With the right value system, making good short-term decisions leads to good long-term results. I think that is the purpose of a value system. We need to figure out the way to live so that when we are in the middle of life we do the right thing. When our neighbor comes over to argue with us, we are not going to start thinking about how this will effect our life ten years from now, but we react according to the way we were taught, and the way we taught ourselves.
Conservative Students Threaten UI Law School Accreditation
UPDATED 2/16 BELOW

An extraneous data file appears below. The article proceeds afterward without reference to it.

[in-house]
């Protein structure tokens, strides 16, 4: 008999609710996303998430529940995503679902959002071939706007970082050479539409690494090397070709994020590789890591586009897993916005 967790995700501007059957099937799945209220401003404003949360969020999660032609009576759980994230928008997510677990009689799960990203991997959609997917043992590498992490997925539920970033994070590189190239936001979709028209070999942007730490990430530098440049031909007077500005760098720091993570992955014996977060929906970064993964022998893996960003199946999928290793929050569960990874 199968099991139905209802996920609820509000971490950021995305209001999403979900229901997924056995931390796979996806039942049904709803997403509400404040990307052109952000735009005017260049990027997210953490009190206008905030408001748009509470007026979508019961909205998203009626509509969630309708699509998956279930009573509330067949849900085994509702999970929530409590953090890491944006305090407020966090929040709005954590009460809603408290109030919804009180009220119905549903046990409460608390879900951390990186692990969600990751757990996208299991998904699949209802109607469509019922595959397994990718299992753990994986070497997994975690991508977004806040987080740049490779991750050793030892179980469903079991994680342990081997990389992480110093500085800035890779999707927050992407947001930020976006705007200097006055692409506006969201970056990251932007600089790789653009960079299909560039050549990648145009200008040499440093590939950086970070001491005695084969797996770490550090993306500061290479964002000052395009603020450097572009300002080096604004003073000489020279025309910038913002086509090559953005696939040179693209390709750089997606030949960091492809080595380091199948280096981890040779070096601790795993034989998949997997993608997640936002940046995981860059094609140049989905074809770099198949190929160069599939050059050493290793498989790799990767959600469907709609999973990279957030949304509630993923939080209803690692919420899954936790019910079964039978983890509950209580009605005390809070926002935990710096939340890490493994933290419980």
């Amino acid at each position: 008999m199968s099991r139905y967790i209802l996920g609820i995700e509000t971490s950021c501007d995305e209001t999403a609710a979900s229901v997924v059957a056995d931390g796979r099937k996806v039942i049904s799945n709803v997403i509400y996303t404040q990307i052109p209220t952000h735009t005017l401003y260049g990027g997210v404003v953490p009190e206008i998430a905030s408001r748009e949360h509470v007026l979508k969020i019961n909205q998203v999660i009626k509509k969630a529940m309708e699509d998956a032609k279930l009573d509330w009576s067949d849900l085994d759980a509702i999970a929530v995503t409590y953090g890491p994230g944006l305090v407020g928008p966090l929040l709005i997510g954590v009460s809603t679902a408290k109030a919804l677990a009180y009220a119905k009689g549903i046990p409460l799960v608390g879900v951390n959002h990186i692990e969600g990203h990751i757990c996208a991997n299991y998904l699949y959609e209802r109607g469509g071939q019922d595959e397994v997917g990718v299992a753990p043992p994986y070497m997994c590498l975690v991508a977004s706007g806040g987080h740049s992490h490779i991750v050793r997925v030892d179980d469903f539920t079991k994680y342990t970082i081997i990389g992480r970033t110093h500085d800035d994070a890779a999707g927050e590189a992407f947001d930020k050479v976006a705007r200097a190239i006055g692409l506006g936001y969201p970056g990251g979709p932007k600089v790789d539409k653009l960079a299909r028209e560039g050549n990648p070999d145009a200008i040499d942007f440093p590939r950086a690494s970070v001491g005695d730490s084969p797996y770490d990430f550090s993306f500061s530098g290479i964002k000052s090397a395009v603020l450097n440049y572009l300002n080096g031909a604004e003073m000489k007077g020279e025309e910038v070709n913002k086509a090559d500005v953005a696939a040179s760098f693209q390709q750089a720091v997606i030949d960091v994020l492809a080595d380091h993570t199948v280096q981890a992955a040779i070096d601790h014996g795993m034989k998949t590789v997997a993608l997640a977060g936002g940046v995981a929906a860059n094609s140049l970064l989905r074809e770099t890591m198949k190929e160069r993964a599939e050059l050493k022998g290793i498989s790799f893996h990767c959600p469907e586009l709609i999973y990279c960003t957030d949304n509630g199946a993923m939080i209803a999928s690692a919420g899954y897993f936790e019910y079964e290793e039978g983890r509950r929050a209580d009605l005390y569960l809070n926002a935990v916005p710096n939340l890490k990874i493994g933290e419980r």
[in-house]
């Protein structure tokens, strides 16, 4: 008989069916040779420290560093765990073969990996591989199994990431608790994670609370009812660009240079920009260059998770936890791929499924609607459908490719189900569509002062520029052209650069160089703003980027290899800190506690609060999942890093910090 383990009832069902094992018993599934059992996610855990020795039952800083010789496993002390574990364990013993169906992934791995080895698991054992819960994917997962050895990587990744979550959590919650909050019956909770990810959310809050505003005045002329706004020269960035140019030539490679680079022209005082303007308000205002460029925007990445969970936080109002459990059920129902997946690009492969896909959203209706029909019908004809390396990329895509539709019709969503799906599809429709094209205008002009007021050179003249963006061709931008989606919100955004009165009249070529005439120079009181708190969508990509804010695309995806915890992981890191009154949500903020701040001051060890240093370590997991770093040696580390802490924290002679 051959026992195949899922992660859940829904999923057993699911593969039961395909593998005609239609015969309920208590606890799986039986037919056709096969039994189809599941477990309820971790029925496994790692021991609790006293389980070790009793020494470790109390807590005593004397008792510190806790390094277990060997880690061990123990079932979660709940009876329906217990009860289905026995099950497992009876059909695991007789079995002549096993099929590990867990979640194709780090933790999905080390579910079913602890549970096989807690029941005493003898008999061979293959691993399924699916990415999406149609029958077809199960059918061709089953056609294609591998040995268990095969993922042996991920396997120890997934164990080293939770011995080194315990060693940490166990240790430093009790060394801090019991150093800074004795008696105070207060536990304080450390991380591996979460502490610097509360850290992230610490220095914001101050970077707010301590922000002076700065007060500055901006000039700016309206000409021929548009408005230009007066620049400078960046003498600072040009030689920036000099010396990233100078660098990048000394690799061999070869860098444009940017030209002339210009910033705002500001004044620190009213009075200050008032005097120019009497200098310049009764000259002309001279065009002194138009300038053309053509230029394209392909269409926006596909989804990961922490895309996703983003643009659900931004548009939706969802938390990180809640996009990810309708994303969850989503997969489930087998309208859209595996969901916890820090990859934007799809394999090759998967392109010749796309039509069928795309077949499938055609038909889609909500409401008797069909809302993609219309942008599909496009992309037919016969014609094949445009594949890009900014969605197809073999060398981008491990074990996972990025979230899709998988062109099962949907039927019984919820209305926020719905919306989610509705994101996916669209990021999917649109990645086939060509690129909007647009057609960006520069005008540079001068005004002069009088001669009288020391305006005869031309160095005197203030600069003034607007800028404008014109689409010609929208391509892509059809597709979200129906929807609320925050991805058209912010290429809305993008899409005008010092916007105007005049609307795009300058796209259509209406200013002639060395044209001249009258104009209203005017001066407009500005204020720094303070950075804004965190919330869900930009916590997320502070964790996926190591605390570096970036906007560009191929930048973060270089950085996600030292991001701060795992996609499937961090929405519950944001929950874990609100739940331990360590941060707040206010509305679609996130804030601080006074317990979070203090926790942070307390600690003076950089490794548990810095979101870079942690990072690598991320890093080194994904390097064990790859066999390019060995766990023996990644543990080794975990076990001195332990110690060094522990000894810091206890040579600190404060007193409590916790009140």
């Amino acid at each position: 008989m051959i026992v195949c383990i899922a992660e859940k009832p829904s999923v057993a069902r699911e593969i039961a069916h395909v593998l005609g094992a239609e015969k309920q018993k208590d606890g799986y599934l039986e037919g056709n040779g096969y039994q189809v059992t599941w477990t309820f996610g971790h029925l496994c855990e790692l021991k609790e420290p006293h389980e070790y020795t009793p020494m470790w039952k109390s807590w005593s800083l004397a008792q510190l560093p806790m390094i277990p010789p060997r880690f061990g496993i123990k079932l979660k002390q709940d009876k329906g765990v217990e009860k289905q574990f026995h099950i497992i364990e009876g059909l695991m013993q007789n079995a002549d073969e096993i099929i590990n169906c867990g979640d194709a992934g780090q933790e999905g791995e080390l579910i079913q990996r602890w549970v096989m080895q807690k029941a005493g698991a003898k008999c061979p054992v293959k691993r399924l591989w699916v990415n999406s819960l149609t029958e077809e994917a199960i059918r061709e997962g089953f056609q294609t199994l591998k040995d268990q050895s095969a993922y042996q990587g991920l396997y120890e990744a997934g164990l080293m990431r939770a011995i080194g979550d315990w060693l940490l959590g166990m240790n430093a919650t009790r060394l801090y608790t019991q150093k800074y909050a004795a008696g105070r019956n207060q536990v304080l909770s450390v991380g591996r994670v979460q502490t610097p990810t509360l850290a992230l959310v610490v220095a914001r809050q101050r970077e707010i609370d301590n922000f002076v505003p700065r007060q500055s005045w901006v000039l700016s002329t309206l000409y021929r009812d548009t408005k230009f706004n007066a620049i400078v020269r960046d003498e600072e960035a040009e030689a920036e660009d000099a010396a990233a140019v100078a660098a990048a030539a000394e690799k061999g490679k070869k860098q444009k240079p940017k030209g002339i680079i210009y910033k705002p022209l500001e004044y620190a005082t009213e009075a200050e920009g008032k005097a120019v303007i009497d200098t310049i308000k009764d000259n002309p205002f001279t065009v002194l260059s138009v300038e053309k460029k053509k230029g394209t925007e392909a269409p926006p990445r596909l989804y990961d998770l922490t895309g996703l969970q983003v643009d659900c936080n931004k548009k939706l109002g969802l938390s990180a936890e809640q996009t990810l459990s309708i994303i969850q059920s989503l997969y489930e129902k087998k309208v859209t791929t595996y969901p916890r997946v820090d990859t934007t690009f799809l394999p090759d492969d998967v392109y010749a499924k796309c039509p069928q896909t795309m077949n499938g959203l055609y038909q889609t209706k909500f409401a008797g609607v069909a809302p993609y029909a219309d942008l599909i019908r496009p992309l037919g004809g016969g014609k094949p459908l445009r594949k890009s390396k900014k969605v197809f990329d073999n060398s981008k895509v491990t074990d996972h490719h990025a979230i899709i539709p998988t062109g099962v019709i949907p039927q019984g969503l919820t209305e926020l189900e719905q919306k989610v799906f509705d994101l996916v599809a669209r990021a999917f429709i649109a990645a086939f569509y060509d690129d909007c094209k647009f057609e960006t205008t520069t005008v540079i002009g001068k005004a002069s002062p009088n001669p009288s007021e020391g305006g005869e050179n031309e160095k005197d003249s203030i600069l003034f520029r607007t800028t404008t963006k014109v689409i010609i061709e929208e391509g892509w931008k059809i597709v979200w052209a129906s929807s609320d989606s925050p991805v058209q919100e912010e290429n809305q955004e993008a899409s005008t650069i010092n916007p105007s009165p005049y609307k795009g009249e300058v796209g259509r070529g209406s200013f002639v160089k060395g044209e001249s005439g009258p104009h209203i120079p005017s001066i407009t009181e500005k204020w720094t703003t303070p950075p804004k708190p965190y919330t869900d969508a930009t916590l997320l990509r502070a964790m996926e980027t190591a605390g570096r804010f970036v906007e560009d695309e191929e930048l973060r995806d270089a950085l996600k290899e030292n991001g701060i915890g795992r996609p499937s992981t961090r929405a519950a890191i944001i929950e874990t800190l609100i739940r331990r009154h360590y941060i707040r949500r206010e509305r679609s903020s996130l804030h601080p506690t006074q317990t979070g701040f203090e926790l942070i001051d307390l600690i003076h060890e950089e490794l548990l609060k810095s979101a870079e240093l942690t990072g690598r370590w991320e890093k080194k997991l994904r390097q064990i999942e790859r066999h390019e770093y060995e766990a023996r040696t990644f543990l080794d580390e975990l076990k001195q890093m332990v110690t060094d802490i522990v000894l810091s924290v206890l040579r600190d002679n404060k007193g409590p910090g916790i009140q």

Several days ago I received reports of a flap brewing on the University of Idaho College of Law campus about conservative students outraged at the mandatory attendance requirement for a diversity training seminar. Diversity training is often required by employers and schools to help avoid liability in discrimination litigation, such as happened to the law school in George v. University of Idaho. Thereafter I received a copy of a letter dated February 3, 2012 addressed to Dean Burnett, a former Idaho appellate judge, signed by 21 Idaho lawmakers, including, Speaker of the House Lawerence Denney, House Education Chairman Bob Nonini, and House Majority Leader Mike Moyle. The scolding letter acknowledges the importance of diversity training but takes issue with the mandatory attendance requirement and the consequences of failing to attend, a memo noting lack of attendance to be placed in the student's permanent file. The letter is silent with regard to the the underlying reasons for the training or the attendance requirement, only that the consequence of failure implies that the student might be characterized as a bigot which is "unacceptable".